Studies in Paul’s Letter to the Galatians
by Bob Burridge ©2017
Lesson 5: Galatians 2:11-21
Nobody wants to be known as a hypocrite. But that’s what you are if you deceptively do or say things against what you really believe. People don’t like to be lied to, and it offends God to put on an act just to please others, or to get what you want.
Dishonesty all by itself is immoral. But to do it out of fear of what others might think, say, or do adds evil to what’s already wrong. It makes pleasing or impressing others more important than pleasing God, so it becomes a form of idolatry.
Being a Christian doesn’t make you immune to temptation toward being hypocritical at times. We live in a fallen world, and our human nature is far from perfect this side of heaven. Even the Apostle Peter, years after the death of his Savior, while ministering the the churches, fell into that ugly sin of hypocrisy.
It was a time of hard adjustments for the Jews who believed in Jesus Christ. Galatians 2:11-21 tell about a sad time in the life of a great Apostle.
11. Now when Peter had come to Antioch, I withstood him to his face, because he was to be blamed;
12. for before certain men came from James, he would eat with the Gentiles; but when they came, he withdrew and separated himself, fearing those who were of the circumcision.
13. And the rest of the Jews also played the hypocrite with him, so that even Barnabas was carried away with their hypocrisy.
Antioch was the city where believers were first called Christians (Acts 11:26). Peter came there, leading the way for the Jews to accept the Gentiles as equal partners in the church.
It wasn’t an easy lesson. There were changes that had to be made. For hundreds of years the Jews were used by God to teach us about his grace. They were chosen from among all the nations of the earth to be the Covenant People. In order to teach us about how God separates out his people as special to him, the Jews were told to abstain from certain foods, and make sure they followed cleansing rituals. They were also the trusted custodians of the written word handed down by the Prophets.
But the promises were fulfilled by the death and resurrection of Jesus. The lesson taught by the ancient rituals and rules was then completed.
In addition to God’s laws, the Rabbis added rules for the nation. They thought they were superior people. They went too far by even banning eating with non-Jews. They demanded cleansing rituals if anyone even touched something a non-Jew handled.
Those man-made rules were never acceptable to God. The Biblical mandates for the Jews as a chosen nation were truly binding on them, but only until the coming of the promised Messiah.
After that, it was time for God’s Kingdom to include believers from all races. Gentiles were coming to Christ in humble repentance and faith. The dietary laws were no longer meaningful, and Christ was the final sacrifice. The office of the Levitical Priesthood and the rituals of the Temple were fulfilled too. The only officers of the new church were to be the Elders of the Congregations, and the Deacons. New signs were given for God’s covenant. Believers were marked out by Covenant Baptism instead of by Circumcision. The Passover, which dated all the way back to Moses, was replace by the Lord’s Supper.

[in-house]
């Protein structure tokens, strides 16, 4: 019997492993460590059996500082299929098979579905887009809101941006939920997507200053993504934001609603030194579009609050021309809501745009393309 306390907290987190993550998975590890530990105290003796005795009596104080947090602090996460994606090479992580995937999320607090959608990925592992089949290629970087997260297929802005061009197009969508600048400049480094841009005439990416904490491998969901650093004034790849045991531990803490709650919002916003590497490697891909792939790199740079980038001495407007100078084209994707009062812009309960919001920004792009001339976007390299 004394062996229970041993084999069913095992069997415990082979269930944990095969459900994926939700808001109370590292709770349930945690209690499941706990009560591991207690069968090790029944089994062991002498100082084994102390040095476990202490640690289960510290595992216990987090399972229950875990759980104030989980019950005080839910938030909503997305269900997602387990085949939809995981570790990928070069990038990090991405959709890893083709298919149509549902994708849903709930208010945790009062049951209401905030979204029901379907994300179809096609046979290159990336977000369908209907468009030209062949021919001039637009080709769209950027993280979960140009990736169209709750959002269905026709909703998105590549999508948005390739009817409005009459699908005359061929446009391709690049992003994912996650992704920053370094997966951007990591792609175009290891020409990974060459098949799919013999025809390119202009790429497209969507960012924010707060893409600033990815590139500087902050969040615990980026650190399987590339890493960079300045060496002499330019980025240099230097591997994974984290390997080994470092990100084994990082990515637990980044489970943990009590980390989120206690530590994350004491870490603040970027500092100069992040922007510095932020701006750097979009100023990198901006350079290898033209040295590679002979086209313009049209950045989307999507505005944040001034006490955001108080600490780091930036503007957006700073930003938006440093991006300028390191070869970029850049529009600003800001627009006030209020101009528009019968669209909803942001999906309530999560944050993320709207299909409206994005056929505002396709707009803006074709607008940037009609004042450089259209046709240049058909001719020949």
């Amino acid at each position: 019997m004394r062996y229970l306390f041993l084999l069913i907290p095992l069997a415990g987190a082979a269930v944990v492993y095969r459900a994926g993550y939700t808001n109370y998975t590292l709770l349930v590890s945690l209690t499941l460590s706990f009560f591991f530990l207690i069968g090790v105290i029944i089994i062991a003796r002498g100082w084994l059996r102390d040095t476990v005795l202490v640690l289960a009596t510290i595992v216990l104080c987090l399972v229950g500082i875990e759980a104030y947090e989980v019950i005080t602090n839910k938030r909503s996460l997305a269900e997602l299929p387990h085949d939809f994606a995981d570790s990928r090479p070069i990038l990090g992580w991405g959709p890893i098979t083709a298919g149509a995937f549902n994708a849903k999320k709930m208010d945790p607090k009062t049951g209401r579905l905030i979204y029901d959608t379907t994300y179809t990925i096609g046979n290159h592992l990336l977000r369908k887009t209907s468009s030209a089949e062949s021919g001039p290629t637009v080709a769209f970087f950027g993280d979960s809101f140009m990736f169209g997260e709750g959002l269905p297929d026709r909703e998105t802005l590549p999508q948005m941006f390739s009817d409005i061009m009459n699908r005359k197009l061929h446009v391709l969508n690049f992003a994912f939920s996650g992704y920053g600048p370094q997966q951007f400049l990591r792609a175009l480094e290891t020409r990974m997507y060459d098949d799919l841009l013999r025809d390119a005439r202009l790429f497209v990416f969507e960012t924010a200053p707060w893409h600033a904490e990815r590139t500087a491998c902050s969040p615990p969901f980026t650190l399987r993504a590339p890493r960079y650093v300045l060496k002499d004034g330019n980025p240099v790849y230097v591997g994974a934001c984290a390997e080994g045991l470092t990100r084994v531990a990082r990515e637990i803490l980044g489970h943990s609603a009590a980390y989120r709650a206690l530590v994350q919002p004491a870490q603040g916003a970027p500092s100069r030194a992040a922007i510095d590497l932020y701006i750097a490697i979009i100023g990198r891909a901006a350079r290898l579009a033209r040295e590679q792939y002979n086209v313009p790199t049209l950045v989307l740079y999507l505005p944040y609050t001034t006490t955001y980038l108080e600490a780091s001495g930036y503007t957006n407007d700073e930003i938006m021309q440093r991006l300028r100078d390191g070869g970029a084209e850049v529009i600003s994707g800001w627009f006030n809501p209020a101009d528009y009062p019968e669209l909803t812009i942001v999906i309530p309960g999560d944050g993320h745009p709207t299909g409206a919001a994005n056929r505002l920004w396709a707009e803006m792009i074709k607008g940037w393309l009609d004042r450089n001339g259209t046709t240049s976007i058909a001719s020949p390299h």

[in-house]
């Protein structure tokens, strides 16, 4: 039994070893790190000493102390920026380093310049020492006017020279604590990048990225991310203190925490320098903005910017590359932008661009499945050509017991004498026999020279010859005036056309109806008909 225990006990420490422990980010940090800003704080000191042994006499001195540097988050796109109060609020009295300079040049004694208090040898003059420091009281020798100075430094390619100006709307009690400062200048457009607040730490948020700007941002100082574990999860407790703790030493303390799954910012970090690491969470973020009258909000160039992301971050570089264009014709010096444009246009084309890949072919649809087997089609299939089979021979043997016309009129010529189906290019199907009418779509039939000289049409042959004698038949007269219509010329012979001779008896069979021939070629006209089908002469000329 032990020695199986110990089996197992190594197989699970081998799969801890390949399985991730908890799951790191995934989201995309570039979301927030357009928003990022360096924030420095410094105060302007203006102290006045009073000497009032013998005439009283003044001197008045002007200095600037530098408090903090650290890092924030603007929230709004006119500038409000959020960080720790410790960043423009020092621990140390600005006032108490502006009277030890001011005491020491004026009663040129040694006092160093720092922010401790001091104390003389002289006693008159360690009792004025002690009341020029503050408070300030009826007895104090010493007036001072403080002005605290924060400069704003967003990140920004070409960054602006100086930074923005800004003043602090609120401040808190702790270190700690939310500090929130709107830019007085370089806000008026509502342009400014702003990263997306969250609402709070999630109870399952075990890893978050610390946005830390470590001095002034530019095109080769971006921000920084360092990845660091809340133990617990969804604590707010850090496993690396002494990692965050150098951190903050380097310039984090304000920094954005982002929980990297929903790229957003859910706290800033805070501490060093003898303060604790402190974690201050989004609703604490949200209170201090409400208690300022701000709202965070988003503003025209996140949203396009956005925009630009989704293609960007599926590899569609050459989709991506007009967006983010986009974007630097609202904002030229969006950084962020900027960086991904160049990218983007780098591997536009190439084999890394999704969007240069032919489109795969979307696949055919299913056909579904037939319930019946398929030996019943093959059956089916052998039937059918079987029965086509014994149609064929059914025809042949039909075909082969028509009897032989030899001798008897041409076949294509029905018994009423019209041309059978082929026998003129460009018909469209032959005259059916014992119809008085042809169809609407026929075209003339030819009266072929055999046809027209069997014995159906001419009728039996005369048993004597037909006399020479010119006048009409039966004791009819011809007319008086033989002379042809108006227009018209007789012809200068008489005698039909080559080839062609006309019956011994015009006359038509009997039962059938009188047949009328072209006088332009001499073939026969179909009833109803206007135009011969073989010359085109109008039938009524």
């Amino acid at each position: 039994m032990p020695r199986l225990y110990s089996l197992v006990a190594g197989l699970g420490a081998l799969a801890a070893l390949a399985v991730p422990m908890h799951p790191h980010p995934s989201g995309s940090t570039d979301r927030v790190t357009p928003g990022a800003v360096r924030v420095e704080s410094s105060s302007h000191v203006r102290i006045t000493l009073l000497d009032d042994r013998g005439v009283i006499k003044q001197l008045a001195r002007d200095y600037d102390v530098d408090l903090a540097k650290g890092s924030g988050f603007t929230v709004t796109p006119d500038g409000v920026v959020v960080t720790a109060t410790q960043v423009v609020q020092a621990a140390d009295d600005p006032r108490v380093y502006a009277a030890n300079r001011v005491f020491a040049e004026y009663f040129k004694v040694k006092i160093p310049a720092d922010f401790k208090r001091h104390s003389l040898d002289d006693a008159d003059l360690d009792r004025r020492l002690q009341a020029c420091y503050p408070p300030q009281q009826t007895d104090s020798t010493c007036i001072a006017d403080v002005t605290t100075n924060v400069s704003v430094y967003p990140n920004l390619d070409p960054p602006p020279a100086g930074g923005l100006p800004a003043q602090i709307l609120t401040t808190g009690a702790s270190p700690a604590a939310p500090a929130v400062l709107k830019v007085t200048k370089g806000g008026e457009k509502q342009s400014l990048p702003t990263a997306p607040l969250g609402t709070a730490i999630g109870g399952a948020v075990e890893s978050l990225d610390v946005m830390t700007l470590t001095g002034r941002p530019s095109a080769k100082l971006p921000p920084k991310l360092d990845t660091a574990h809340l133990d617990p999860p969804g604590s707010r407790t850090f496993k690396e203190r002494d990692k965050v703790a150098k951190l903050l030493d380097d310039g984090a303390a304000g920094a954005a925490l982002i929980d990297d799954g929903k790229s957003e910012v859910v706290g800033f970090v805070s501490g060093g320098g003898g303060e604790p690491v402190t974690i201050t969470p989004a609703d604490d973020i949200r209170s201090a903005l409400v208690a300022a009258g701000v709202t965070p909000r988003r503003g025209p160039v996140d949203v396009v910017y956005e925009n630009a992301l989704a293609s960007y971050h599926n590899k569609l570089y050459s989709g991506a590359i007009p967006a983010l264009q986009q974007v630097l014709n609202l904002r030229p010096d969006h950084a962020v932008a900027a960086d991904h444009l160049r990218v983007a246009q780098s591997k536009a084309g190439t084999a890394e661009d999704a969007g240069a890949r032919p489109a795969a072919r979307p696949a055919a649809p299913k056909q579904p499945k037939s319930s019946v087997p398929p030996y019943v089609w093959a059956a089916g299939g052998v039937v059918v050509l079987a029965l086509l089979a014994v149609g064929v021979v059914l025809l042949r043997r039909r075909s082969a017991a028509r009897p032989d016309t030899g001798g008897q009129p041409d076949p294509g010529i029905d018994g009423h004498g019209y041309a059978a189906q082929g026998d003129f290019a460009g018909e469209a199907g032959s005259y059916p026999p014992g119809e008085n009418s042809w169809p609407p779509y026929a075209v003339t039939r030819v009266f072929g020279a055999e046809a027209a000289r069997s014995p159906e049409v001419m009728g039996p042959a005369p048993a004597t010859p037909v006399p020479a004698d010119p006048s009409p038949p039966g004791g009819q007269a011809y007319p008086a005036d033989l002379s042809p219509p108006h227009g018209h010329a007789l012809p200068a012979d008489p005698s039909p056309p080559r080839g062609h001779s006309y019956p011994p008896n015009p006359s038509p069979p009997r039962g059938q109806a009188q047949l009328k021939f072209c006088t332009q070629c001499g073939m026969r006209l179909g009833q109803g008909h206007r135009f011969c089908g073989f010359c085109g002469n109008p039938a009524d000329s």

Peter had been the one chosen by God to be a leader at the start of that new era.
1. He personally heard Jesus teach that non-Israelites were to be partakers of his blessings.
2. He was given the vision of the sheets in Joppa where God explained that the dietary rules were now obsolete and no foods were classified as “unclean”.
3. He was sent to the Gentile Centurion Cornelius in Caesarea to witness his conversion. Peter said to him in Acts 10:28, “You know how unlawful it is for a Jewish man to keep company with or go to one of another nation. But God has shown me that I should not call any man common or unclean.”
So when Peter came to Antioch, he welcomed the Gentiles without burdening them with the former Jewish regulations. He ate with them, and they were included as equals in the life of the church.
But when men came from James, Peter went against what he knew was true. He was afraid of what these Jews would think if he ate with the Gentiles. So he separated himself from his non-Jewish brothers in the Lord. Others went along with his hypocrisy: the other Jews there, even Barnabas.
Our own customs, the way we’re used to doing things, shape our choices and understanding. It’s hard enough to abandon what we’ve been taught is right and good. But when the people we’re with every day hold to those old familiar customs, there’s a strong temptation to want to fit in.
It’s easy to give up or to hide our convictions when it’s not comfortable. But that’s the essence of what we call Hypocrisy. That English word comes right from the Greek word Paul uses here in Galatians 2:13. It’s the Greek word “hupokrisis” (ὑπόκρισις) which translated the old Hebrew word “khanef” (חנף). The Greek word came from the Greek dramas where people put on masks to play the part of some fictional character.